The God Who Saves

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Study 1

God the Saviour

The big idea of this first study is that God saves graciously—when people don't deserve it and without their help.

The word ‘grace’ is frequently misunderstood by religious people. Many understand grace to be something you get as a reward for being good—a reward for good works. However, in the Protestant church, God's grace is understood to be a free gift—unmerited favour. Because of this, people can use the same words and mean completely different things. For example, Christians understand the phrase, “We are saved by grace” to mean that everything to do with us being saved is God's work, whereas a religious person could understand it to mean that we are saved by God's generous response to our good works.

The aim of this first study is to show that God's grace in saving people is not a reward, but rather a free gift given to people when they don't deserve it, given without their help.

The word ‘grace’ is deliberately not used in the study, so as to avoid this confusion. Rather, the phrase, “God saves people when they don't deserve it, without their help” is repeated to emphasize the point. Don't be afraid to say this phrase a number of times, as this fact is the foundation for the rest of the studies and, indeed, the gospel.

1. What examples can you think of, from the Bible, where God saves people?

There are many examples but, where possible, it's best for the individual or group to think of them for themselves. This study starts with the example of Israel's rescue from Egypt by God, and then moves to the New Testament to consider the cross of Christ.

If people get stuck when thinking of examples, consider:

There's no need to spend a lot of time on this question. The aim is to remind people—or help them to recognize—that God is a God who is known for saving people. That he does so when they are not only helpless but actively disobedient heightens how gracious he is.

2. Choose one of these Bible passages about someone being saved, and note down how God did it:

This question reinforces the point of question 1 by looking at three incidents in detail. However, as the study is ultimately about the work of God in saving us through Jesus, it's not necessary to look at all three examples. Each example is a clear demonstration of God's grace. However, focusing on the first example may help you to avoid some tangents about why these people needed saving in the first place, or about whether God's justice is reasonable.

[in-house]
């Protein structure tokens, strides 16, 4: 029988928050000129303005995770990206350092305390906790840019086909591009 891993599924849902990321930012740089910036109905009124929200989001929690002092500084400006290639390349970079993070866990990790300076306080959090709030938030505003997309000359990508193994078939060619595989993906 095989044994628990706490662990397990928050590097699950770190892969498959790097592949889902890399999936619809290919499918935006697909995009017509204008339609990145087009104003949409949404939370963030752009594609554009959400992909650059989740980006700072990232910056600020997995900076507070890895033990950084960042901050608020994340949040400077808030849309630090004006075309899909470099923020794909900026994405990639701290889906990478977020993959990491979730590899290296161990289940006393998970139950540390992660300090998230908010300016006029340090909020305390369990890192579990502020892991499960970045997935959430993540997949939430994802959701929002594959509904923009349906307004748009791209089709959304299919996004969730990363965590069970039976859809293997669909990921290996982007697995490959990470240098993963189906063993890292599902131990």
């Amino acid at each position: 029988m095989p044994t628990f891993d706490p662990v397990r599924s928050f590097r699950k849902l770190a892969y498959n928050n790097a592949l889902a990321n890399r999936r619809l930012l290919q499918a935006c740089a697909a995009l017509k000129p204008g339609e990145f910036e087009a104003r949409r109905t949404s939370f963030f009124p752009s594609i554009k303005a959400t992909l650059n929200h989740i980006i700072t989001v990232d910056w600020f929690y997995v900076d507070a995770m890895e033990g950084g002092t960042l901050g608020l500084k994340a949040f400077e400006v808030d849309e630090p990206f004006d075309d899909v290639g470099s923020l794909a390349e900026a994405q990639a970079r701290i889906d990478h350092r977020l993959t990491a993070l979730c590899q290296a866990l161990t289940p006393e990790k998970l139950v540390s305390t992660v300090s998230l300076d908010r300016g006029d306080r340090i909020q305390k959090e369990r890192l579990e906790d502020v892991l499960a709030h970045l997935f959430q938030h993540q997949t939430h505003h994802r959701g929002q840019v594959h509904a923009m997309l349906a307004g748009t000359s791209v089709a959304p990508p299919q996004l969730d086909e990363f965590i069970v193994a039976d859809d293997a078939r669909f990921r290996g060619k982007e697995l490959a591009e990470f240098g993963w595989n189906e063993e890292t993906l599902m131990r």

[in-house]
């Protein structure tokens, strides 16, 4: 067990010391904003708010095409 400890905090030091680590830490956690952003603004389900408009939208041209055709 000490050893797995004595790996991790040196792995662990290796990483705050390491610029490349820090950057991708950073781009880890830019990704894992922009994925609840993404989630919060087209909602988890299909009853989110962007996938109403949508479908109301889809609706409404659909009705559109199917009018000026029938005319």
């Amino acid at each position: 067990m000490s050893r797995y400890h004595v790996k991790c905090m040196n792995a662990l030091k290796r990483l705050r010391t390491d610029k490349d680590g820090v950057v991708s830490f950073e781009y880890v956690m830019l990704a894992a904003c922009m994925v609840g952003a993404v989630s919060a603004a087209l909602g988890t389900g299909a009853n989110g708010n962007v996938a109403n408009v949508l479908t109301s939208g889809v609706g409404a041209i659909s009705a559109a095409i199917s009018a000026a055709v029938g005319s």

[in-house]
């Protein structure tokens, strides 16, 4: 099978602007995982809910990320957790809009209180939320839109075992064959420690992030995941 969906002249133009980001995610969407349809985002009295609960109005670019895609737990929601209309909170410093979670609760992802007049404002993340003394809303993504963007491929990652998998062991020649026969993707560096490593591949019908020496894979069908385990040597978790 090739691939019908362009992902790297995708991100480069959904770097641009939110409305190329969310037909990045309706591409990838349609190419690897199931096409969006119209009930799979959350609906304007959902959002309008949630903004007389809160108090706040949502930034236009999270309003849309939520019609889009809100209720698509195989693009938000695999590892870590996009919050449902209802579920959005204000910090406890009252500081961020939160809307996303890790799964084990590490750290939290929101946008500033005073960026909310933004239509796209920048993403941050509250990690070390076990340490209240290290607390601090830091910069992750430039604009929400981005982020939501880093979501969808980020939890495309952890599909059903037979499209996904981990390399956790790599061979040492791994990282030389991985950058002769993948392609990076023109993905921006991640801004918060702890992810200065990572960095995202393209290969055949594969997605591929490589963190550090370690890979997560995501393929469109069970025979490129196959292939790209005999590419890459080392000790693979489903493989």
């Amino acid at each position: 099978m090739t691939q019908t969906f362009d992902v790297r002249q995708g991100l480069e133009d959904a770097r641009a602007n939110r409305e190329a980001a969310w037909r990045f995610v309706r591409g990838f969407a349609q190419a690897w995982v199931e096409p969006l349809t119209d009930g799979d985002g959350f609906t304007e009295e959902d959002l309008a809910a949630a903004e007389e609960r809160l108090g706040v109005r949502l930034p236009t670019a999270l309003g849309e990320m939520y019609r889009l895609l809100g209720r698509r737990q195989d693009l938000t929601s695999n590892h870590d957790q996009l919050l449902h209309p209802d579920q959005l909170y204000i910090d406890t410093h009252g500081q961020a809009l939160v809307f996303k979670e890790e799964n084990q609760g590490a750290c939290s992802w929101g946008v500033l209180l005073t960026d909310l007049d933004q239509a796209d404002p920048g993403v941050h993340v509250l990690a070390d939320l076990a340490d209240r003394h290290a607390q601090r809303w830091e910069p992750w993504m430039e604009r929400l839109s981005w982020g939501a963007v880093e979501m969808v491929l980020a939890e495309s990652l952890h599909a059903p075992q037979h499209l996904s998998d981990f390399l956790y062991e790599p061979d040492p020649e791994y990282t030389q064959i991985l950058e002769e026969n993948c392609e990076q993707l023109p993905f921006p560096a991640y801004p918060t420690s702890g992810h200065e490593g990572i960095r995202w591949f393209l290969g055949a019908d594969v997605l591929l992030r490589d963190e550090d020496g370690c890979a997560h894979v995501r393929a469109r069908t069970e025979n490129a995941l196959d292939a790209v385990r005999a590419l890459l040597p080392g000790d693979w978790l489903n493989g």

Exodus 1:15-2:10

How did God save Moses?

He made sure that Moses wasn't killed at birth, and then ensured that Moses was found in the river by an Egyptian princess. The fact that Moses' mother was then employed to look after him adds to our enjoyment and appreciation of what God has done.

What did Moses do to deserve being saved?

Absolutely nothing. He was saved as a newborn baby.

What contribution did Moses make to the salvation?

None at all. Even his crying plays no part in his rescue; it is not even mentioned until he is found by Pharaoh's daughter.

Genesis 22:9-14

How did God save Isaac?

By providing an alternative sacrifice for Abraham to offer.

What did Isaac do to deserve being saved?

Nothing. He was not even aware that he needed saving!

What contribution did Isaac make to the salvation?

None. The alternative sacrifice is provided by God.

Exodus 12:21-30

How did God save the firstborn children of the Israelites?

He saved them by providing a means of protecting them through the sacrifice of a lamb.

What did they do to deserve being saved?

Nothing. They just happened to be born into the right family.

What contribution did they make to the salvation?

None at all.

Read Romans 5:6-10.

3. What did the people Paul was writing this letter to do to deserve being saved?


4. What contribution did they make towards being saved?

None. In fact, any contribution they made was negative: they were “powerless” and “ungodly” (v. 6), “sinners” (v. 8) and “enemies” (v. 10).

5. Why did God save these people?

It was because of his love for them (v. 8).

Read Ephesians 2:1-10.

6. What did the Ephesians do in order to deserve being saved?


7. What contribution did they make towards being saved?

None. As in questions 3-5, their contribution was, if anything, negative. They were “dead” (v. 1), following the world (v. 2), following “the ruler of the kingdom of the air” (Satan) (v. 2), “gratifying the cravings of [their] sinful nature” (v. 3), and so on.

8. Why did God save these people?

“Because of his great love for us” (v. 4). Verses 8-9 also emphasize that we make no contribution whatsoever; this is entirely a work of God's grace—his generosity and mercy.